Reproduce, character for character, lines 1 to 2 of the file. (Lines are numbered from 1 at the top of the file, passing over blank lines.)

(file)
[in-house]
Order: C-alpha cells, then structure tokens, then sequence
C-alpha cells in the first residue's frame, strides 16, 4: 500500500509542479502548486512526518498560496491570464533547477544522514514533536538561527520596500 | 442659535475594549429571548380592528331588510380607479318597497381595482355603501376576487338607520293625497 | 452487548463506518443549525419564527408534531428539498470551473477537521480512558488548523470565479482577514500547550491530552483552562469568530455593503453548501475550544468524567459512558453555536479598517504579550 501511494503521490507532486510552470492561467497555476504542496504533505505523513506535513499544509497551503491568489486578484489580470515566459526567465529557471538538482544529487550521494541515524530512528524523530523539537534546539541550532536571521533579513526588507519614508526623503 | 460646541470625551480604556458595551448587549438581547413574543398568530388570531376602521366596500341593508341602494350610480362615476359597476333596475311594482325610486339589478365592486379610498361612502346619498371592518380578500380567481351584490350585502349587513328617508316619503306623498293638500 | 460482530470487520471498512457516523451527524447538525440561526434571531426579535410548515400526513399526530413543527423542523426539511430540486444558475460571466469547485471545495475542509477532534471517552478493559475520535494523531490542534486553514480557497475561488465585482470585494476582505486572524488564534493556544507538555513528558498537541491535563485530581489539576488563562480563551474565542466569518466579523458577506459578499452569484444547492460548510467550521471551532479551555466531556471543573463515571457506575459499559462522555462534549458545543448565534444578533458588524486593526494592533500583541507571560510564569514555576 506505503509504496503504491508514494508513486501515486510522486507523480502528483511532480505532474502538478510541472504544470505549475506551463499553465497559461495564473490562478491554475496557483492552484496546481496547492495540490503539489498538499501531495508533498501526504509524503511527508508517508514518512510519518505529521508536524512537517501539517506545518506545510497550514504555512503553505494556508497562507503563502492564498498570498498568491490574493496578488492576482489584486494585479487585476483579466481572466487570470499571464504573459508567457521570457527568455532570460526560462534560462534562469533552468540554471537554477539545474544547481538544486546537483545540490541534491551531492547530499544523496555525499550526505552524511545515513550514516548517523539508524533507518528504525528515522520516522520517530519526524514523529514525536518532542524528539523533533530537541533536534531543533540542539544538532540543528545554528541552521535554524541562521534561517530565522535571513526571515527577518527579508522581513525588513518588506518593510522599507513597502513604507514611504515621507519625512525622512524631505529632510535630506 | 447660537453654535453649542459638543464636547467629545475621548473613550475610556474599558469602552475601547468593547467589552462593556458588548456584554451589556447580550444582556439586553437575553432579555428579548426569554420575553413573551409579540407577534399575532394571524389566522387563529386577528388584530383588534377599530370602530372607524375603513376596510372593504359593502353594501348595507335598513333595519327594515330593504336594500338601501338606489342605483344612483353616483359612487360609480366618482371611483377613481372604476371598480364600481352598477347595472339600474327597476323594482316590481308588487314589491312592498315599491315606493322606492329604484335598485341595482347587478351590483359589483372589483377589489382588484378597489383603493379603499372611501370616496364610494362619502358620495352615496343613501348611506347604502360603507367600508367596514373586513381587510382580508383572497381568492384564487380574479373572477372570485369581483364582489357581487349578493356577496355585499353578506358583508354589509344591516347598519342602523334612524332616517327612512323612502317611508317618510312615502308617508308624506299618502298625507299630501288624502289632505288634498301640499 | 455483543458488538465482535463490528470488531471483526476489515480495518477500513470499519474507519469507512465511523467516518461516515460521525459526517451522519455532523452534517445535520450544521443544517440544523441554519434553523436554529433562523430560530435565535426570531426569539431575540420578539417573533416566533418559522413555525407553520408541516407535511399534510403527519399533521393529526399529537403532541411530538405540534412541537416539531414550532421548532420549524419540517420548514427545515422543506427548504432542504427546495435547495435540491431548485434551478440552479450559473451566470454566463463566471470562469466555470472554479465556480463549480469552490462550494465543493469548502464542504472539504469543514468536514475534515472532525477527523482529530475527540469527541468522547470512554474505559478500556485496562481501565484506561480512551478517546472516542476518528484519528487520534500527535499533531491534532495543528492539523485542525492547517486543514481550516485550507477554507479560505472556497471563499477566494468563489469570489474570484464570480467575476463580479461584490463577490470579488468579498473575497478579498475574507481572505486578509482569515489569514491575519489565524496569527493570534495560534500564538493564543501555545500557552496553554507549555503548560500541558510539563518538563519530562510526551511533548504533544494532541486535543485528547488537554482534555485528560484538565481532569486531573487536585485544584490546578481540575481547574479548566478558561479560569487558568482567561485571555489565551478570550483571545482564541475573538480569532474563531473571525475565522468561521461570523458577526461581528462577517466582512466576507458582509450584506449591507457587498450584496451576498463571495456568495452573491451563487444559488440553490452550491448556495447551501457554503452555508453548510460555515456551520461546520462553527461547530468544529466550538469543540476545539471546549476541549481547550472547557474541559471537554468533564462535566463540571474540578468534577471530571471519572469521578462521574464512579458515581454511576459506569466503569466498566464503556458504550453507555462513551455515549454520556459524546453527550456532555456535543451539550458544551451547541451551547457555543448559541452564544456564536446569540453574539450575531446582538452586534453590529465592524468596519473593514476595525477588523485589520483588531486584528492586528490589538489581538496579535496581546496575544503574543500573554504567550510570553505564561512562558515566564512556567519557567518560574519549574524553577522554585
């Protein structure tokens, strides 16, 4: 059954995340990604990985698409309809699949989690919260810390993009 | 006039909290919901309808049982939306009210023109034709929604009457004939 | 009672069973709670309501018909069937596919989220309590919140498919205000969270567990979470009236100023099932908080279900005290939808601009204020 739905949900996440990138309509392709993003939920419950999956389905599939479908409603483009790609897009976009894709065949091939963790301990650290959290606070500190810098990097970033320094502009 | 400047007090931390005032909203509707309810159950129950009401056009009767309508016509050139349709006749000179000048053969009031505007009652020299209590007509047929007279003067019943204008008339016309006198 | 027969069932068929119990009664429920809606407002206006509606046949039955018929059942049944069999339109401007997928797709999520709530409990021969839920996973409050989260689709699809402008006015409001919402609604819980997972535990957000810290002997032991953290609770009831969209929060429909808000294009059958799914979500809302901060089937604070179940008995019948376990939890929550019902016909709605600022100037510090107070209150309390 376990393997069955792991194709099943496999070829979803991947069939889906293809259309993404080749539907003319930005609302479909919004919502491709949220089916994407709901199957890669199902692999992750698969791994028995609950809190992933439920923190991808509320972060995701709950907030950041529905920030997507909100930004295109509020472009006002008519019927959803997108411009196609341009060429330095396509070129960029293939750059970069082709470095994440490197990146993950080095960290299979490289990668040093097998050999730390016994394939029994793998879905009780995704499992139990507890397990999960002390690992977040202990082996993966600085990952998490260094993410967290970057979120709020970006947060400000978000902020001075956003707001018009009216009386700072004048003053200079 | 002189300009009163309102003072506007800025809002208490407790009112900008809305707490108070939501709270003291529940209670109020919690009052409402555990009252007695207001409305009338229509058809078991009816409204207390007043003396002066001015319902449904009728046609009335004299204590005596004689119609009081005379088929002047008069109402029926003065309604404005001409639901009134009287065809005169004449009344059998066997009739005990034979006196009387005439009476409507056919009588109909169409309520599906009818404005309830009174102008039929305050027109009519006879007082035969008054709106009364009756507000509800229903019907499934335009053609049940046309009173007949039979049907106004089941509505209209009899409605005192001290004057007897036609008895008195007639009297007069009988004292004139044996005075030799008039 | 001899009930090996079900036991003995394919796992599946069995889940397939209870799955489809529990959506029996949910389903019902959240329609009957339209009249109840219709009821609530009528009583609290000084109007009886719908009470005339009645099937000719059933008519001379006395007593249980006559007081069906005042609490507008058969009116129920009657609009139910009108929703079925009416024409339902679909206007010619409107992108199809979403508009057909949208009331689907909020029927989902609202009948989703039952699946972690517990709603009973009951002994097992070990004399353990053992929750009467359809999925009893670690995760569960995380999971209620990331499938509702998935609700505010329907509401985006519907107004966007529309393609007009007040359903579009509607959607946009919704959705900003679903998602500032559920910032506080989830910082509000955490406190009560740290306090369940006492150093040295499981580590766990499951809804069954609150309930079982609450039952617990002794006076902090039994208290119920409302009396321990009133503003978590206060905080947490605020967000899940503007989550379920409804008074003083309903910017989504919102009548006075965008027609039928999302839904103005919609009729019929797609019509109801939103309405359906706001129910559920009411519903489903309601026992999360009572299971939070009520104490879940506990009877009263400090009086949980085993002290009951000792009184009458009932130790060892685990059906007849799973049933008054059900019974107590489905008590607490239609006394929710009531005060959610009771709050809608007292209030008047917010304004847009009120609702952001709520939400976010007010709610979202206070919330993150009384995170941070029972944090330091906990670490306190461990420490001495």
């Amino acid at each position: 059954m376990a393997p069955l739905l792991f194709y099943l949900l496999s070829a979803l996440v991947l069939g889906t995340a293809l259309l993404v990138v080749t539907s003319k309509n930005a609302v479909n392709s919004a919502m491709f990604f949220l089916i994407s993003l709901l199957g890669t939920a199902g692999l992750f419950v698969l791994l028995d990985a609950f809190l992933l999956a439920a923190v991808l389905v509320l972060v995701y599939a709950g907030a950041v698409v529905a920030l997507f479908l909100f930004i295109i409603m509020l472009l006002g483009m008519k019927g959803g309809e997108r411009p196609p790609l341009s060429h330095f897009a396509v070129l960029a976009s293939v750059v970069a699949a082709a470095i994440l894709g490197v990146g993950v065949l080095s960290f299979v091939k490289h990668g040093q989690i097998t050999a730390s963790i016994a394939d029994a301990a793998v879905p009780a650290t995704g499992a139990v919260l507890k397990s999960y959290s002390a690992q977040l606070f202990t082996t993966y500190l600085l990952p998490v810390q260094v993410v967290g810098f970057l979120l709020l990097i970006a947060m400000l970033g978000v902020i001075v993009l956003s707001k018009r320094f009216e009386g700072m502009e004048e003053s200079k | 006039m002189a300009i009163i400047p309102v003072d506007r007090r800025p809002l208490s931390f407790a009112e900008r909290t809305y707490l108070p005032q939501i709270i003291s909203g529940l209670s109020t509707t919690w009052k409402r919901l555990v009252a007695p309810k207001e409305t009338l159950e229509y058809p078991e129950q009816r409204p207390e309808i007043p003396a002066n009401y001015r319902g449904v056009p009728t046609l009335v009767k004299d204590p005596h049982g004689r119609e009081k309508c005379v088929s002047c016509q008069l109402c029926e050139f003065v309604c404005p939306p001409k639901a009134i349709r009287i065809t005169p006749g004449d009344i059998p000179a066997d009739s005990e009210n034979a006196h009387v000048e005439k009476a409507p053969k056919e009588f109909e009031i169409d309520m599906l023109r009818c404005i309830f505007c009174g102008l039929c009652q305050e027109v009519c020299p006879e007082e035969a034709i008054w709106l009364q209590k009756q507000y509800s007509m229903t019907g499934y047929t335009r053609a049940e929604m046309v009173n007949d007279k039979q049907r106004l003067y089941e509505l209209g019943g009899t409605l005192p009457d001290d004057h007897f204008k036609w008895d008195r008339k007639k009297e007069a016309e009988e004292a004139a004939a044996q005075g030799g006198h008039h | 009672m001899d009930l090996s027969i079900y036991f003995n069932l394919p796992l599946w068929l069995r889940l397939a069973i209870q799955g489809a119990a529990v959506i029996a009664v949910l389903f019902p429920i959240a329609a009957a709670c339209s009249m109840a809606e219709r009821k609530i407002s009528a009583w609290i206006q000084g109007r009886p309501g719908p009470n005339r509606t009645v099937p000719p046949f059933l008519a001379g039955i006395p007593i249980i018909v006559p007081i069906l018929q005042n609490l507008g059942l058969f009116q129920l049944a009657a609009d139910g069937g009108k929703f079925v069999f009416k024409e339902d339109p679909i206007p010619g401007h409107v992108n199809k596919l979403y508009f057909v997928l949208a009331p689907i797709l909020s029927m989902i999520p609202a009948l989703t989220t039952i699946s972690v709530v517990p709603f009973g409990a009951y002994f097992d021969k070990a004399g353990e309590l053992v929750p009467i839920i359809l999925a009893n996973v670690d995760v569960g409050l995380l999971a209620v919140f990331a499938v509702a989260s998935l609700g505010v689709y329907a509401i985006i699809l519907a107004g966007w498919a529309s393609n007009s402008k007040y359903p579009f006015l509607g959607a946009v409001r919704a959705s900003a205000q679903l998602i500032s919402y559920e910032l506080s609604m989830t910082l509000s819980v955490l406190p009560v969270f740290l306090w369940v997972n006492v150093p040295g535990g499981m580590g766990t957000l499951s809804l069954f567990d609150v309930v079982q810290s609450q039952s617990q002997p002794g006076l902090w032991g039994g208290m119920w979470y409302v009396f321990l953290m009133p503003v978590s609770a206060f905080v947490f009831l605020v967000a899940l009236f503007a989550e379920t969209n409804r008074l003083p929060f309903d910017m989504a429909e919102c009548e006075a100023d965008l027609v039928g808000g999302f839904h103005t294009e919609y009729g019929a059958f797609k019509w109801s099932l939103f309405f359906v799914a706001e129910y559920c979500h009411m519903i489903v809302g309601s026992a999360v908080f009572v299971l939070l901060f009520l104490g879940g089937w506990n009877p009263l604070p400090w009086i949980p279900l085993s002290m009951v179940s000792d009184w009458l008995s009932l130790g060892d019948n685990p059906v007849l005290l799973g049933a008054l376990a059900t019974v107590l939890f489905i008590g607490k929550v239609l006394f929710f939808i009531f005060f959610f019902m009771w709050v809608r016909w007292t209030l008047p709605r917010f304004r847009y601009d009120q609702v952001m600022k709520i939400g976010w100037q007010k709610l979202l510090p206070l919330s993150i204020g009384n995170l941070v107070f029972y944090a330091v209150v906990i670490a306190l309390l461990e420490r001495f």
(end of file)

[in-house]
Order: C-alpha cells, then structure tokens, then sequence